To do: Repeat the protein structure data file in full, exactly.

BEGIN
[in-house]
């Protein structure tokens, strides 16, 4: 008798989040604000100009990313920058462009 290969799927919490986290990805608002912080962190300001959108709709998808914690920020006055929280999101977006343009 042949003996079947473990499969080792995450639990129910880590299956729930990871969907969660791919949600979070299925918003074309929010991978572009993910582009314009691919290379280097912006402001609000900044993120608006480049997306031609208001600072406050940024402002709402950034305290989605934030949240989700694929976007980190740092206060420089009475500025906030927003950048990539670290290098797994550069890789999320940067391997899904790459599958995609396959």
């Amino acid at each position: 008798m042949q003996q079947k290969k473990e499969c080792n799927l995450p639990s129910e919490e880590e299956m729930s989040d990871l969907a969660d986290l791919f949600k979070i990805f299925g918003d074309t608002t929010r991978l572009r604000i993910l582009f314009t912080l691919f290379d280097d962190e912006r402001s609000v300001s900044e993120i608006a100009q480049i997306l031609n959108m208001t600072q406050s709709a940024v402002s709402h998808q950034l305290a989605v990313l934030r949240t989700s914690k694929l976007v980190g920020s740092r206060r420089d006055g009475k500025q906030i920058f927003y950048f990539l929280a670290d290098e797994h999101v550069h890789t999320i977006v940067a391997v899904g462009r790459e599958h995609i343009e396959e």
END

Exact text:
[in-house]
């Protein structure tokens, strides 16, 4: 008798989040604000100009990313920058462009 290969799927919490986290990805608002912080962190300001959108709709998808914690920020006055929280999101977006343009 042949003996079947473990499969080792995450639990129910880590299956729930990871969907969660791919949600979070299925918003074309929010991978572009993910582009314009691919290379280097912006402001609000900044993120608006480049997306031609208001600072406050940024402002709402950034305290989605934030949240989700694929976007980190740092206060420089009475500025906030927003950048990539670290290098797994550069890789999320940067391997899904790459599958995609396959």
């Amino acid at each position: 008798m042949q003996q079947k290969k473990e499969c080792n799927l995450p639990s129910e919490e880590e299956m729930s989040d990871l969907a969660d986290l791919f949600k979070i990805f299925g918003d074309t608002t929010r991978l572009r604000i993910l582009f314009t912080l691919f290379d280097d962190e912006r402001s609000v300001s900044e993120i608006a100009q480049i997306l031609n959108m208001t600072q406050s709709a940024v402002s709402h998808q950034l305290a989605v990313l934030r949240t989700s914690k694929l976007v980190g920020s740092r206060r420089d006055g009475k500025q906030i920058f927003y950048f990539l929280a670290d290098e797994h999101v550069h890789t999320i977006v940067a391997v899904g462009r790459e599958h995609i343009e396959e």